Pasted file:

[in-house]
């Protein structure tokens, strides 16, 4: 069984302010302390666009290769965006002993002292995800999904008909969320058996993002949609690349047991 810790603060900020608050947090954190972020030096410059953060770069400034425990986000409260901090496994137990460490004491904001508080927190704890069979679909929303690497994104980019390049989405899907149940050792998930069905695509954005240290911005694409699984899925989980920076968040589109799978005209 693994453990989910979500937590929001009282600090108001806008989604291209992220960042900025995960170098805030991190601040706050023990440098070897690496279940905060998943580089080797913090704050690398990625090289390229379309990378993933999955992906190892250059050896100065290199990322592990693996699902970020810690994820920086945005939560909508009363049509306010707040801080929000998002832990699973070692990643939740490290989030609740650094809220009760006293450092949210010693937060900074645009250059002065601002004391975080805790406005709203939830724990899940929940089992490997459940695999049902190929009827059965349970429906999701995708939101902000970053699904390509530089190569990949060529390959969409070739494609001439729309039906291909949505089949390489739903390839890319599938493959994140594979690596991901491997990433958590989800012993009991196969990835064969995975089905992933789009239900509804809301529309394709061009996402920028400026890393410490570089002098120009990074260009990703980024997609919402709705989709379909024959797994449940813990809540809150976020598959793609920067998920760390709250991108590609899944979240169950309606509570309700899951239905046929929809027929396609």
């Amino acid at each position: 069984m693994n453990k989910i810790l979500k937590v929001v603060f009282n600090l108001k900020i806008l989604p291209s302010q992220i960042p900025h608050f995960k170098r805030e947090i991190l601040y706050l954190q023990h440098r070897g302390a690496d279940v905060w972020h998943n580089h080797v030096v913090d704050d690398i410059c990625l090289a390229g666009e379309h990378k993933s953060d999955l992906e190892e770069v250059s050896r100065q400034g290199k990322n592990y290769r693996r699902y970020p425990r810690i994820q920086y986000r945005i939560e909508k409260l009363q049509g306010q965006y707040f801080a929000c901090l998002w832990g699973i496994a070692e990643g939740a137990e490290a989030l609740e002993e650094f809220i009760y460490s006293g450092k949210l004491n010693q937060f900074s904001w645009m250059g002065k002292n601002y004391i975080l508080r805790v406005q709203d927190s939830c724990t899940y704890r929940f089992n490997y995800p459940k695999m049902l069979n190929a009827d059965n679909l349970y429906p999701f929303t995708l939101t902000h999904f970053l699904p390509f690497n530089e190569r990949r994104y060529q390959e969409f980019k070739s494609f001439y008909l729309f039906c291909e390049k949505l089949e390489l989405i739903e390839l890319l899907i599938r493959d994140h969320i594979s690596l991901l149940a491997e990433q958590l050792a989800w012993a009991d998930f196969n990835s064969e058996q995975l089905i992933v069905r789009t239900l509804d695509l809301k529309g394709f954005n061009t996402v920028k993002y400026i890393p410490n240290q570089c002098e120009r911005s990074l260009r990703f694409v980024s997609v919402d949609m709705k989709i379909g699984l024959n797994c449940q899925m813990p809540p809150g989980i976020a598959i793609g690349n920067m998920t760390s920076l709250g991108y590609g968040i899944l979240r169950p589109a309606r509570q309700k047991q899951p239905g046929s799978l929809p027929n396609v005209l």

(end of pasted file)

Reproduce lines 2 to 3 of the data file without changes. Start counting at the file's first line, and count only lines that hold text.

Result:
């Protein structure tokens, strides 16, 4: 069984302010302390666009290769965006002993002292995800999904008909969320058996993002949609690349047991 810790603060900020608050947090954190972020030096410059953060770069400034425990986000409260901090496994137990460490004491904001508080927190704890069979679909929303690497994104980019390049989405899907149940050792998930069905695509954005240290911005694409699984899925989980920076968040589109799978005209 693994453990989910979500937590929001009282600090108001806008989604291209992220960042900025995960170098805030991190601040706050023990440098070897690496279940905060998943580089080797913090704050690398990625090289390229379309990378993933999955992906190892250059050896100065290199990322592990693996699902970020810690994820920086945005939560909508009363049509306010707040801080929000998002832990699973070692990643939740490290989030609740650094809220009760006293450092949210010693937060900074645009250059002065601002004391975080805790406005709203939830724990899940929940089992490997459940695999049902190929009827059965349970429906999701995708939101902000970053699904390509530089190569990949060529390959969409070739494609001439729309039906291909949505089949390489739903390839890319599938493959994140594979690596991901491997990433958590989800012993009991196969990835064969995975089905992933789009239900509804809301529309394709061009996402920028400026890393410490570089002098120009990074260009990703980024997609919402709705989709379909024959797994449940813990809540809150976020598959793609920067998920760390709250991108590609899944979240169950309606509570309700899951239905046929929809027929396609």
């Amino acid at each position: 069984m693994n453990k989910i810790l979500k937590v929001v603060f009282n600090l108001k900020i806008l989604p291209s302010q992220i960042p900025h608050f995960k170098r805030e947090i991190l601040y706050l954190q023990h440098r070897g302390a690496d279940v905060w972020h998943n580089h080797v030096v913090d704050d690398i410059c990625l090289a390229g666009e379309h990378k993933s953060d999955l992906e190892e770069v250059s050896r100065q400034g290199k990322n592990y290769r693996r699902y970020p425990r810690i994820q920086y986000r945005i939560e909508k409260l009363q049509g306010q965006y707040f801080a929000c901090l998002w832990g699973i496994a070692e990643g939740a137990e490290a989030l609740e002993e650094f809220i009760y460490s006293g450092k949210l004491n010693q937060f900074s904001w645009m250059g002065k002292n601002y004391i975080l508080r805790v406005q709203d927190s939830c724990t899940y704890r929940f089992n490997y995800p459940k695999m049902l069979n190929a009827d059965n679909l349970y429906p999701f929303t995708l939101t902000h999904f970053l699904p390509f690497n530089e190569r990949r994104y060529q390959e969409f980019k070739s494609f001439y008909l729309f039906c291909e390049k949505l089949e390489l989405i739903e390839l890319l899907i599938r493959d994140h969320i594979s690596l991901l149940a491997e990433q958590l050792a989800w012993a009991d998930f196969n990835s064969e058996q995975l089905i992933v069905r789009t239900l509804d695509l809301k529309g394709f954005n061009t996402v920028k993002y400026i890393p410490n240290q570089c002098e120009r911005s990074l260009r990703f694409v980024s997609v919402d949609m709705k989709i379909g699984l024959n797994c449940q899925m813990p809540p809150g989980i976020a598959i793609g690349n920067m998920t760390s920076l709250g991108y590609g968040i899944l979240r169950p589109a309606r509570q309700k047991q899951p239905g046929s799978l929809p027929n396609v005209l």